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Laying the foundations for wealth management in Vietnam

If banks and other financial institutions in the country start to take wealth management more seriously – plus work with regulators to develop the capability, capacity and infrastructure required – a more meaningful role for the industry looks likely over the coming decade.

Panel speakers

Lan Anh Do, Head of Wealth Management, Vietnam, Standard Chartered Bank
Fred Lim, Executive Director, Retail Banking, UOB Ho Chi Minh City Branch
Johan Nyvene, Chief Executive Officer, Ho Chi Minh City Securities Corporation
Bao Nguyen, Chief Executive Officer, Vietnam Capital Advisors
Kenneth Atkinson, Chairman, Grant Thornton Vietnam, Chairman, British Business Group Vietnam
Sylvie Ma, Managing Partner, Vietnam, Henley & Partners


Currently, the market size for wealth management is small compared with other developing countries. 

Multiple obstacles are still in place. Among them, the concept of financial planning is in its infancy.

More broadly, most local banks have not yet been seriously looking at wealth management as a viable business. Many of these institutions look to leverage products from insurance companies to focus on the protection needs of clients at the moment – largely servicing the mass-market segment.

A clear strategy to target the affluent or event HNW segments is of secondary importance for many banks, although some changes seem to be in the pipeline.

But the market needs to start somewhere. And certainly the next decade holds a lot of promise, according to many market players.

For example, Vietnam is one of the fastest-growing countries in Asia; there is a young and dynamic population, with around 60% at working age; there is a growing middle class predicted to hit 40 million by 2020; and GDP forecast by the government at 6.7%. 

In short, a sizeable chunk of the population is expected to benefit financially from the various trade initiatives and industrialisation efforts driven by the Vietnamese government. 

These were some of the views of speakers at the 2nd annual Hubbis Vietnam Wealth Management Forum 2017 in Ho Chi Minh in September.

Working together

One of the challenges that Vietnam faces stems from the fact that the mix of banks, insurance companies, securities firms and fund management houses need to be able to connect to create a fair and transparent environment for clients.

Part of this involves banks and insurers working together to promote financial literacy – for instance via initiatives such as worksite marketing and financial workshops.

Banks, in particular, also continue to be focused on their lending books, based on suggestions by portfolio managers to increase lending growth rates for 2017.

Yet a poll of delegates suggested that local banks and fund management firms are likely to be more successful than any other type of organisation in taking advantage of the development of wealth management in Vietnam over the next 10 years.

Catalysts needed

To kick-start the domestic wealth management market, industry practitioners believe there are several key areas to focus on. 

First, is the regulatory environment, which needs to be more open. Singapore and Malaysia potentially provide some relevant benchmarks believe some industry players.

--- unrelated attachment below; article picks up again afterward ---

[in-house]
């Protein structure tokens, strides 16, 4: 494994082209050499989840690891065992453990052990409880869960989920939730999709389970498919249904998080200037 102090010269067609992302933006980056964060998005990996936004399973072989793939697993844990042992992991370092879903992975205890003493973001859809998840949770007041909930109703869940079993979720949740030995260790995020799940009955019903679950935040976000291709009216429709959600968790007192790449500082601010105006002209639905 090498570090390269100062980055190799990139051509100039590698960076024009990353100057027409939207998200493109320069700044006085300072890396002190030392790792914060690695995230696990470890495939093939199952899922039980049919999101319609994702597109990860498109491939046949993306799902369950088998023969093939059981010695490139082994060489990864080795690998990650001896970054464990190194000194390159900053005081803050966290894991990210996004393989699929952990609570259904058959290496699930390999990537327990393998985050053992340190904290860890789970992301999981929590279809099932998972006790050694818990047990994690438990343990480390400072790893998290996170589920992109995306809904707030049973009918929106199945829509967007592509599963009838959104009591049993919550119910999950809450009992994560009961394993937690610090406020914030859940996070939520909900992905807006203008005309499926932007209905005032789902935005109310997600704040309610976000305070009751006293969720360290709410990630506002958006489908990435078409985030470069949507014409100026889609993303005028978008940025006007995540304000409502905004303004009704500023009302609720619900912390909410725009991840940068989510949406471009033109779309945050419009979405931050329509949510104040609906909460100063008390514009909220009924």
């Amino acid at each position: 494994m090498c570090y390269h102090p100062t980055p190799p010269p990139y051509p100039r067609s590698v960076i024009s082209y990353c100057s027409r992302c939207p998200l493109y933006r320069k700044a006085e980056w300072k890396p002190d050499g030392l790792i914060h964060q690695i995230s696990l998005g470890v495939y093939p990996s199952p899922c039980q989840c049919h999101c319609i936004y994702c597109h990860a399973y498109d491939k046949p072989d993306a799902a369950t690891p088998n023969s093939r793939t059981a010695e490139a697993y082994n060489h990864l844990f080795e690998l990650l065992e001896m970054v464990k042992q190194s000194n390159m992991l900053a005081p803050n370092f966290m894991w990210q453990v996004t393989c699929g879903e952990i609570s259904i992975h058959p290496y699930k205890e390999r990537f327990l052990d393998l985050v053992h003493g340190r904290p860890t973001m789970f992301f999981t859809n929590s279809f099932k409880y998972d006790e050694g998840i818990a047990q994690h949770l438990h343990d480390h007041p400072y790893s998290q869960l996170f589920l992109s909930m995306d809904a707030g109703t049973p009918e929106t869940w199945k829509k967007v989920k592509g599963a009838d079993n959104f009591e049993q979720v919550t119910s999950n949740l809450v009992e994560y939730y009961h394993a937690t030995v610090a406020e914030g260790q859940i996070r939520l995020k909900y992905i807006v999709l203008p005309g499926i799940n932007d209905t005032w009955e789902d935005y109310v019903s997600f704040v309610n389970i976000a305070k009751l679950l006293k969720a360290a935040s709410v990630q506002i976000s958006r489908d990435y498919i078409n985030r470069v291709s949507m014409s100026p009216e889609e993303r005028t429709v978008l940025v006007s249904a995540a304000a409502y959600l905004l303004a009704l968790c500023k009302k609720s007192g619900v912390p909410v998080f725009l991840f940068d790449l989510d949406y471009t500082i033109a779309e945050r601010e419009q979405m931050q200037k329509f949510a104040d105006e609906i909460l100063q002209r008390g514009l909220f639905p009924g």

There is also a requirement for penetration of mutual funds and bancassurance. 

At the same time, financial advisers need to be well trained to achieve this. Since qualified financial planners play a key role in promoting financial literacy, financial institutions have to invest in training.

Further, there is a requirement for the industry and regulators to ensure there is a certain fairness embedded in the culture. This is key, say some business leaders, to enable firms to create sustainable business models.

Customer education represents a big gap in the market, holding wealth management back at the moment. 

At the core, financial literacy is in high demand – even the basics of saving money for retirement, protection against untimely death or critical illness, and cashflow for monthly household budgeting.

Affluent individuals as well as HNW clients will need objective advice on their financial planning, especially those people who have suffered losses in the stock and real estate markets through their own investment decisions.

However, there is no shortcut, believe practitioners; it is only realistic to be done over time in line with the evolution of the market. 

This also involves developing an investment mind-set among customers, given the relatively limited understanding of the concept of risk assets, plus the lack of risk protection.

Without a more developed domestic mutual fund industry and corporate bond market, this will take some time.

Only with these elements can clients start to expect to understand the risks and returns related to investment products, and be able to make choices based on their knowledge as well as an understanding of their own personal risk profiles.

This requires not just well-trained advisers, but they must also operate within a framework with governance and controls around mis-selling. 

This is pertinent, given that just over two-thirds of poll respondents at the event think that people working within wealth management in Vietnam do not conduct themselves in an ethical way.

And this will become increasingly relevant as developments occur in Vietnam – such as the launch of derivatives. This offers customers greater choice in their investment options, as well as the opportunity for them to diversify and invest across various asset classes.

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